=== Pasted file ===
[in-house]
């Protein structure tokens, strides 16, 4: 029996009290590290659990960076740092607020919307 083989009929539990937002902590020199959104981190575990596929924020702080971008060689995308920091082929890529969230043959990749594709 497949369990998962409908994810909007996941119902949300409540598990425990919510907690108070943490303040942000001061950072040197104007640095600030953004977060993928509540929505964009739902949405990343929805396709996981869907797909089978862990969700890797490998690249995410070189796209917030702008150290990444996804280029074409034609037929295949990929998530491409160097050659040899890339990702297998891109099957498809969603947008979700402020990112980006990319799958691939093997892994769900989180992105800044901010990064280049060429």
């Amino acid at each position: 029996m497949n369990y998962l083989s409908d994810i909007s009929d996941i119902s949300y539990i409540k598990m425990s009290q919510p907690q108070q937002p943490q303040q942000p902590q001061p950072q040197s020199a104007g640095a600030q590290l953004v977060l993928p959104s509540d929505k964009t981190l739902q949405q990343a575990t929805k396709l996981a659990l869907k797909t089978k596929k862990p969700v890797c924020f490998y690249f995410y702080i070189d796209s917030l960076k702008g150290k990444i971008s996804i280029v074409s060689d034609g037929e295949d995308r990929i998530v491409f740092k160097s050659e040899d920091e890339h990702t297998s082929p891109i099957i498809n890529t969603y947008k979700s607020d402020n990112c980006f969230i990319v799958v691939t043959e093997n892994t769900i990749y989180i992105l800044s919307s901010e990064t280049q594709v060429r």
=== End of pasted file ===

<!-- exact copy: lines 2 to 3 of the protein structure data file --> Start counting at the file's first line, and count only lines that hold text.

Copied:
């Protein structure tokens, strides 16, 4: 029996009290590290659990960076740092607020919307 083989009929539990937002902590020199959104981190575990596929924020702080971008060689995308920091082929890529969230043959990749594709 497949369990998962409908994810909007996941119902949300409540598990425990919510907690108070943490303040942000001061950072040197104007640095600030953004977060993928509540929505964009739902949405990343929805396709996981869907797909089978862990969700890797490998690249995410070189796209917030702008150290990444996804280029074409034609037929295949990929998530491409160097050659040899890339990702297998891109099957498809969603947008979700402020990112980006990319799958691939093997892994769900989180992105800044901010990064280049060429």
């Amino acid at each position: 029996m497949n369990y998962l083989s409908d994810i909007s009929d996941i119902s949300y539990i409540k598990m425990s009290q919510p907690q108070q937002p943490q303040q942000p902590q001061p950072q040197s020199a104007g640095a600030q590290l953004v977060l993928p959104s509540d929505k964009t981190l739902q949405q990343a575990t929805k396709l996981a659990l869907k797909t089978k596929k862990p969700v890797c924020f490998y690249f995410y702080i070189d796209s917030l960076k702008g150290k990444i971008s996804i280029v074409s060689d034609g037929e295949d995308r990929i998530v491409f740092k160097s050659e040899d920091e890339h990702t297998s082929p891109i099957i498809n890529t969603y947008k979700s607020d402020n990112c980006f969230i990319v799958v691939t043959e093997n892994t769900i990749y989180i992105l800044s919307s901010e990064t280049q594709v060429r």